How do we pay for street repairs?

HARLINGEN — The city is revising a proposal that would charge residents a monthly fee to help fund street repairs.

Options could include raising the city’s property tax rate, Mayor Chris Boswell said yesterday.

Early this month, city commissioners voted 3-2 against imposing a street maintenance fee that would raise about $1.2 million a year.

Under City Manager Dan Serna’s original proposal, the city’s utility bills would include a monthly $4.50 charge to residential and multi-family utility accounts and $8.50 per month to commercial and industrial utility accounts.

But the proposed fees were too high, Commissioner Ruben de la Rosa said after he voted against the proposal.

Commissioner Victor Leal, who also voted against the proposal, asked officials to revise their plans.

“There’s going to have to be more

discussion among the commission to figure out how to address this matter,” Boswell said yesterday.

Serna said he plans to present a new proposal during a workshop in February.

“We’ve been tweaking it a bit,” Serna said yesterday.

Now, Serna said he’s considering charging different fees to residential customers.

“If we go that route, the proposal would be a two-tier system, basically two sets of fees,” Serna said.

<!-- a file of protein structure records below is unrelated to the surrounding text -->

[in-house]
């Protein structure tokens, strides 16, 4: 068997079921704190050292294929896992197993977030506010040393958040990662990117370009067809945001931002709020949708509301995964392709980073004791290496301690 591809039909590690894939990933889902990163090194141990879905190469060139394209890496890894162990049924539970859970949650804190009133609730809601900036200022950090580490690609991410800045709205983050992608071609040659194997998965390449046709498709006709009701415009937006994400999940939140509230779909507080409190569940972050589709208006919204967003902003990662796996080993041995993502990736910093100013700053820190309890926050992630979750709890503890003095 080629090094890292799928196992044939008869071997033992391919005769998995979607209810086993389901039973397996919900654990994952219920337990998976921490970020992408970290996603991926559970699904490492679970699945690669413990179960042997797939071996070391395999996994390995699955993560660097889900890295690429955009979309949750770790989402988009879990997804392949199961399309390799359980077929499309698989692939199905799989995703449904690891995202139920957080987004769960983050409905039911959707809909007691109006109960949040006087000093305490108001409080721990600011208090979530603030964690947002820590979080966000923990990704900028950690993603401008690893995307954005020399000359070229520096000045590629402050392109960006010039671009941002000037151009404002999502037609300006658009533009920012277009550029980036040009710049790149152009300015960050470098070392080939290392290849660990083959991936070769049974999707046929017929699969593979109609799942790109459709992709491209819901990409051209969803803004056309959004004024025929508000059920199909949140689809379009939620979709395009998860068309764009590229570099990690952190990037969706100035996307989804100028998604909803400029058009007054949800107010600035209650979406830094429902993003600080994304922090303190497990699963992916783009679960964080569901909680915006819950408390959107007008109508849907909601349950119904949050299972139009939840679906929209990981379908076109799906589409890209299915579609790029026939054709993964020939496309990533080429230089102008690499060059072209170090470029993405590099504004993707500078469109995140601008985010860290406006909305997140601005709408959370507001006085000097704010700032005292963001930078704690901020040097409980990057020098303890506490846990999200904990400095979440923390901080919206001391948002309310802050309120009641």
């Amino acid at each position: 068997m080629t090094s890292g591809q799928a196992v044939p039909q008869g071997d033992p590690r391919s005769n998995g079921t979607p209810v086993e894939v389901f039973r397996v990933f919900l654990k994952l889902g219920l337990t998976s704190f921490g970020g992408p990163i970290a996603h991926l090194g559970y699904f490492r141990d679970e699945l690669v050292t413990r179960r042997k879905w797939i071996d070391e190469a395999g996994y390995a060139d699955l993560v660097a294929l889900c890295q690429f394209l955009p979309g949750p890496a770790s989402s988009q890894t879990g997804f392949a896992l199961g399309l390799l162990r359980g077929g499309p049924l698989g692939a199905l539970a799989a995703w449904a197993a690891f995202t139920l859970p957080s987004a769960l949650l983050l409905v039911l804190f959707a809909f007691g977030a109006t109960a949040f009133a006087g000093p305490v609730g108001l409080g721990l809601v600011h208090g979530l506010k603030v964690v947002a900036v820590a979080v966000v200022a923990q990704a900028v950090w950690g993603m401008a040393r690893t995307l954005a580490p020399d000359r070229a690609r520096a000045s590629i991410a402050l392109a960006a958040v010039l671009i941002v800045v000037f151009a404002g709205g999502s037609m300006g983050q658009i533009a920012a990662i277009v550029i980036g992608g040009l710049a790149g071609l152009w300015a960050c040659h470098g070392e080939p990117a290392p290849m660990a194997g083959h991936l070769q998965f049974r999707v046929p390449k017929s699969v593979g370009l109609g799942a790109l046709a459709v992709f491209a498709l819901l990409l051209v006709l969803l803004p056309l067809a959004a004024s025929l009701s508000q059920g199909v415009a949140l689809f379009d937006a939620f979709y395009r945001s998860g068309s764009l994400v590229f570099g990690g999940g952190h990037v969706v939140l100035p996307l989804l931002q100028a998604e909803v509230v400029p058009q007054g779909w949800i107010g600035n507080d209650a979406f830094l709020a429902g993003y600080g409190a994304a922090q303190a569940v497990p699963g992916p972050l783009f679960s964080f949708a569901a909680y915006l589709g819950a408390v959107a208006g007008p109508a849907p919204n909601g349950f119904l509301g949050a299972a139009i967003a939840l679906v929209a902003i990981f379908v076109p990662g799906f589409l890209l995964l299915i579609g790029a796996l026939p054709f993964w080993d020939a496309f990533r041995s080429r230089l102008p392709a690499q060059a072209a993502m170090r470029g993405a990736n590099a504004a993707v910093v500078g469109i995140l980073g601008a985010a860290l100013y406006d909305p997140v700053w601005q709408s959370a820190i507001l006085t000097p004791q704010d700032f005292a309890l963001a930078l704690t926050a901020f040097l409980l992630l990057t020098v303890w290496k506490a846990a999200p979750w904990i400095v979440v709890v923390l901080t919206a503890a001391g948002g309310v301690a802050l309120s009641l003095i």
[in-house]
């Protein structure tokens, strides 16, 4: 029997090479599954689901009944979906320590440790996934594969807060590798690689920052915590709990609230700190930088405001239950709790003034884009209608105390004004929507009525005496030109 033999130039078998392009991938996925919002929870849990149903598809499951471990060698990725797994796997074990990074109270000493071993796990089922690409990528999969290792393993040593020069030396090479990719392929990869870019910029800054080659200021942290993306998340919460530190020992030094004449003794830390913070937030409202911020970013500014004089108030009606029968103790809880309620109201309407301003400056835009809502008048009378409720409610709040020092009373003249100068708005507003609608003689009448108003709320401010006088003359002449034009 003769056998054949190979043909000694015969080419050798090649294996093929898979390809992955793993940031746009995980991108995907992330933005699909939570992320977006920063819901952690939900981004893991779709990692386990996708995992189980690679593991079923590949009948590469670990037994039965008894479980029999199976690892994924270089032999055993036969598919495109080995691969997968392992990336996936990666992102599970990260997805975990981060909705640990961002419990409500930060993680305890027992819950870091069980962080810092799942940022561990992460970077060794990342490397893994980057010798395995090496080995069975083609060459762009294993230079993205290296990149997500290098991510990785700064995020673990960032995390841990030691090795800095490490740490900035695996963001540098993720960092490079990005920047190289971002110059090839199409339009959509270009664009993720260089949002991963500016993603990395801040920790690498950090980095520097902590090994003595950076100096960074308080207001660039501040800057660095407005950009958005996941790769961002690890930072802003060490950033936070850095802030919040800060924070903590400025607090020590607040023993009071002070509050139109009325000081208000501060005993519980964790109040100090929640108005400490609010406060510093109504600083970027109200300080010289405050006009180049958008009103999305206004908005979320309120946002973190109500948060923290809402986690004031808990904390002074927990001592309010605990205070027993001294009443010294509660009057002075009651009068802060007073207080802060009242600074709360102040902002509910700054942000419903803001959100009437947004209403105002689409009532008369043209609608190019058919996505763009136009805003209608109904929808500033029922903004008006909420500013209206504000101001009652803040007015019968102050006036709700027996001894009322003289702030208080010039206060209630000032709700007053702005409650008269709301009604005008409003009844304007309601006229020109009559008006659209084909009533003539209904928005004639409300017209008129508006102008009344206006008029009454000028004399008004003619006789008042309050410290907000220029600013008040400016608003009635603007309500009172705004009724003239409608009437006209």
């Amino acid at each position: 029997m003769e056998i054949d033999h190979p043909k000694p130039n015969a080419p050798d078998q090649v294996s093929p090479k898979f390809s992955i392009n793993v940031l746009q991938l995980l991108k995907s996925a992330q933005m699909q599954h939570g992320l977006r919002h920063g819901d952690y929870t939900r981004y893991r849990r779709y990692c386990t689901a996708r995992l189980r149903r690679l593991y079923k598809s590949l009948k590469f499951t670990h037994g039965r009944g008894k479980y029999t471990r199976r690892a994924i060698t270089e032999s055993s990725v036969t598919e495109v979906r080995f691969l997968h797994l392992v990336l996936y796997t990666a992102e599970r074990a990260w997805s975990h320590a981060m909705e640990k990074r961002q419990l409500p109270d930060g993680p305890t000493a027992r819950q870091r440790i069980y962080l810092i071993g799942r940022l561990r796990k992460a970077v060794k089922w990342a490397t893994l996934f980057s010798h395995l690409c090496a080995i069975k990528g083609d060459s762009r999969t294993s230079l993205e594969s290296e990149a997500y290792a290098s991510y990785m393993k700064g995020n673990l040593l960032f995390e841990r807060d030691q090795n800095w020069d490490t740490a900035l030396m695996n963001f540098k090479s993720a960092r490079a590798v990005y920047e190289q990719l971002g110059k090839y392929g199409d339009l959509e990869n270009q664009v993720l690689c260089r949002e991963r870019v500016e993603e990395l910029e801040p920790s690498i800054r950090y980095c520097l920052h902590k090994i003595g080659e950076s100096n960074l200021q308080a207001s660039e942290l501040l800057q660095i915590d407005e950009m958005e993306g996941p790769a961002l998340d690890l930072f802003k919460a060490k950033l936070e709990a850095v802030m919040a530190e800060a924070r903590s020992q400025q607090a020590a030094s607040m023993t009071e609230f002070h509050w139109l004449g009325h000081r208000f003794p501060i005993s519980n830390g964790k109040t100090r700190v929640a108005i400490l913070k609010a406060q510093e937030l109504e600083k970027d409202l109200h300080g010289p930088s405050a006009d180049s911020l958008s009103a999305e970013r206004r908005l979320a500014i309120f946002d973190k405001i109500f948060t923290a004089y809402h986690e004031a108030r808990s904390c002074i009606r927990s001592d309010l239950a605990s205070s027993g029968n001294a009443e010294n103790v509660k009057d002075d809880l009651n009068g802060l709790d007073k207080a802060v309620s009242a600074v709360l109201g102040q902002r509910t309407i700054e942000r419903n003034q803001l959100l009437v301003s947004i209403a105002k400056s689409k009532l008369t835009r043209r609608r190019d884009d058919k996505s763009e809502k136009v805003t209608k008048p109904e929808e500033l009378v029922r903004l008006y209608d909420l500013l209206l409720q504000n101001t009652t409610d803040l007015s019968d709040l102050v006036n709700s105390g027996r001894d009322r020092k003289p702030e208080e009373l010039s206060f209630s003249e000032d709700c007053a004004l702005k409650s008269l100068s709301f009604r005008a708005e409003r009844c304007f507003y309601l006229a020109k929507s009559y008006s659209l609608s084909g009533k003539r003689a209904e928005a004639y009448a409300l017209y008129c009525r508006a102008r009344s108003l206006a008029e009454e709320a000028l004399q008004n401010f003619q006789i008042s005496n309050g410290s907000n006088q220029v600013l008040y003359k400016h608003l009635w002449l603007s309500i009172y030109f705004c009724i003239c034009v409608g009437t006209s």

But he declined to disclose criteria that would determine whether residents pay lower or higher fees.

Boswell said there are other options to a street maintenance fee, including raising the city’s property tax rate of 58 cents per $100 valuation.

“Different revenue sources are on the table,” Boswell said. “Budgeting is all about making choices. When revenues are going up, and ours are, you can make choices.”

Serna said other cities charging residential and commercial fees to fund street improvements include Austin, Corpus Christi, Kingsville, Richmond, Lampasas, College Station, Taylor, Bryan and Lumberton.

Serna’s proposal stems from last summer’s budget workshop, when commissioners asked him to create a fixed account to help fund street projects.

Too often, commissioners said, officials defer expenditures such as street repairs to fund other projects.